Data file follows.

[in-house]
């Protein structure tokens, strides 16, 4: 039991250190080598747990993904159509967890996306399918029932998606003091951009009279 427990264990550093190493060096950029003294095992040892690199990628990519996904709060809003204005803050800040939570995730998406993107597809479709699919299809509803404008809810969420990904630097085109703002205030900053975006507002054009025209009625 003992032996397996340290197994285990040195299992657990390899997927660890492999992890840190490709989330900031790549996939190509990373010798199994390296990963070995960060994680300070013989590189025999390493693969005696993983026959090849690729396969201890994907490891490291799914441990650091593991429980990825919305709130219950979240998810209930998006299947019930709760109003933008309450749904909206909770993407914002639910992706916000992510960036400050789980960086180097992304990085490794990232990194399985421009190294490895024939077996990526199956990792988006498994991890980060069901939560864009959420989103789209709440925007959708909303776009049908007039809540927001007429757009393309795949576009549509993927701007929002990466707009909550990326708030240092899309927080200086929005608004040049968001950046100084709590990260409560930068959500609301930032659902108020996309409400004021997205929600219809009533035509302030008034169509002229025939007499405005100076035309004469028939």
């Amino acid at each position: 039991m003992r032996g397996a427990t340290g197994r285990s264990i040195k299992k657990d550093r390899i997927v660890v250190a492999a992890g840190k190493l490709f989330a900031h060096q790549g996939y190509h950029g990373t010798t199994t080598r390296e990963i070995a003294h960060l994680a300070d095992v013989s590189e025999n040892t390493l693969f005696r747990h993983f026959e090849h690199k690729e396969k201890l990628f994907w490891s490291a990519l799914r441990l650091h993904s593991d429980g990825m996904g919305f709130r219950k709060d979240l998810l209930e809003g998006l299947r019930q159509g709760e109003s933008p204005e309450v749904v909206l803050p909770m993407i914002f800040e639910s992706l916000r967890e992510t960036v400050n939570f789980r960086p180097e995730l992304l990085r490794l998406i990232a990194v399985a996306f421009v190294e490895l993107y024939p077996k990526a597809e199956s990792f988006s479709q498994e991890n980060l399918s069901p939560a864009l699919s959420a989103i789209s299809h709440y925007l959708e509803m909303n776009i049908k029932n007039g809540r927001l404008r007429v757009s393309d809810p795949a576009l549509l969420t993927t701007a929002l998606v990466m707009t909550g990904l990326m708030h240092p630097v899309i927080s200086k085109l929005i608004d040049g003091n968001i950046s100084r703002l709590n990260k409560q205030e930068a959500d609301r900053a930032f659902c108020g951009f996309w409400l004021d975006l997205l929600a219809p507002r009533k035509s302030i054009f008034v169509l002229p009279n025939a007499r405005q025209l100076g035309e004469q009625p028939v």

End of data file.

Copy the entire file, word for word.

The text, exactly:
[in-house]
């Protein structure tokens, strides 16, 4: 039991250190080598747990993904159509967890996306399918029932998606003091951009009279 427990264990550093190493060096950029003294095992040892690199990628990519996904709060809003204005803050800040939570995730998406993107597809479709699919299809509803404008809810969420990904630097085109703002205030900053975006507002054009025209009625 003992032996397996340290197994285990040195299992657990390899997927660890492999992890840190490709989330900031790549996939190509990373010798199994390296990963070995960060994680300070013989590189025999390493693969005696993983026959090849690729396969201890994907490891490291799914441990650091593991429980990825919305709130219950979240998810209930998006299947019930709760109003933008309450749904909206909770993407914002639910992706916000992510960036400050789980960086180097992304990085490794990232990194399985421009190294490895024939077996990526199956990792988006498994991890980060069901939560864009959420989103789209709440925007959708909303776009049908007039809540927001007429757009393309795949576009549509993927701007929002990466707009909550990326708030240092899309927080200086929005608004040049968001950046100084709590990260409560930068959500609301930032659902108020996309409400004021997205929600219809009533035509302030008034169509002229025939007499405005100076035309004469028939």
């Amino acid at each position: 039991m003992r032996g397996a427990t340290g197994r285990s264990i040195k299992k657990d550093r390899i997927v660890v250190a492999a992890g840190k190493l490709f989330a900031h060096q790549g996939y190509h950029g990373t010798t199994t080598r390296e990963i070995a003294h960060l994680a300070d095992v013989s590189e025999n040892t390493l693969f005696r747990h993983f026959e090849h690199k690729e396969k201890l990628f994907w490891s490291a990519l799914r441990l650091h993904s593991d429980g990825m996904g919305f709130r219950k709060d979240l998810l209930e809003g998006l299947r019930q159509g709760e109003s933008p204005e309450v749904v909206l803050p909770m993407i914002f800040e639910s992706l916000r967890e992510t960036v400050n939570f789980r960086p180097e995730l992304l990085r490794l998406i990232a990194v399985a996306f421009v190294e490895l993107y024939p077996k990526a597809e199956s990792f988006s479709q498994e991890n980060l399918s069901p939560a864009l699919s959420a989103i789209s299809h709440y925007l959708e509803m909303n776009i049908k029932n007039g809540r927001l404008r007429v757009s393309d809810p795949a576009l549509l969420t993927t701007a929002l998606v990466m707009t909550g990904l990326m708030h240092p630097v899309i927080s200086k085109l929005i608004d040049g003091n968001i950046s100084r703002l709590n990260k409560q205030e930068a959500d609301r900053a930032f659902c108020g951009f996309w409400l004021d975006l997205l929600a219809p507002r009533k035509s302030i054009f008034v169509l002229p009279n025939a007499r405005q025209l100076g035309e004469q009625p028939v």